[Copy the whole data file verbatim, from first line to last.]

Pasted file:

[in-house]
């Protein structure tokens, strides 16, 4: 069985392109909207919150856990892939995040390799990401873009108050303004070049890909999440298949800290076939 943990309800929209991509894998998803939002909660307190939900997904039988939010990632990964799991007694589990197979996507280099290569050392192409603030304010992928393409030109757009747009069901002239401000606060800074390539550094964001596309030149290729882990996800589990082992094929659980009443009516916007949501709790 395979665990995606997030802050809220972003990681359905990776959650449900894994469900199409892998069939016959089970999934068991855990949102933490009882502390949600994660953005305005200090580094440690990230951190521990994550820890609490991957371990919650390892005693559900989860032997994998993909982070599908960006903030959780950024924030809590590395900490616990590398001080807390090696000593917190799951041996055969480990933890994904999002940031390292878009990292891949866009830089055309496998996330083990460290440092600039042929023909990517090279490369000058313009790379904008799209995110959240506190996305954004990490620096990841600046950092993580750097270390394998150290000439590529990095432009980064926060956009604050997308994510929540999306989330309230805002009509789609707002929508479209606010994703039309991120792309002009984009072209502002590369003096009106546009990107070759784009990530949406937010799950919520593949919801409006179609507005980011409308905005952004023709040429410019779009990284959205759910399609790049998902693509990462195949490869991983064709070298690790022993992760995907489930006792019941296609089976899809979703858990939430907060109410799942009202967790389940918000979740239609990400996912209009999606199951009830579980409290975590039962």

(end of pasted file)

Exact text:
[in-house]
């Protein structure tokens, strides 16, 4: 069985392109909207919150856990892939995040390799990401873009108050303004070049890909999440298949800290076939 943990309800929209991509894998998803939002909660307190939900997904039988939010990632990964799991007694589990197979996507280099290569050392192409603030304010992928393409030109757009747009069901002239401000606060800074390539550094964001596309030149290729882990996800589990082992094929659980009443009516916007949501709790 395979665990995606997030802050809220972003990681359905990776959650449900894994469900199409892998069939016959089970999934068991855990949102933490009882502390949600994660953005305005200090580094440690990230951190521990994550820890609490991957371990919650390892005693559900989860032997994998993909982070599908960006903030959780950024924030809590590395900490616990590398001080807390090696000593917190799951041996055969480990933890994904999002940031390292878009990292891949866009830089055309496998996330083990460290440092600039042929023909990517090279490369000058313009790379904008799209995110959240506190996305954004990490620096990841600046950092993580750097270390394998150290000439590529990095432009980064926060956009604050997308994510929540999306989330309230805002009509789609707002929508479209606010994703039309991120792309002009984009072209502002590369003096009106546009990107070759784009990530949406937010799950919520593949919801409006179609507005980011409308905005952004023709040429410019779009990284959205759910399609790049998902693509990462195949490869991983064709070298690790022993992760995907489930006792019941296609089976899809979703858990939430907060109410799942009202967790389940918000979740239609990400996912209009999606199951009830579980409290975590039962």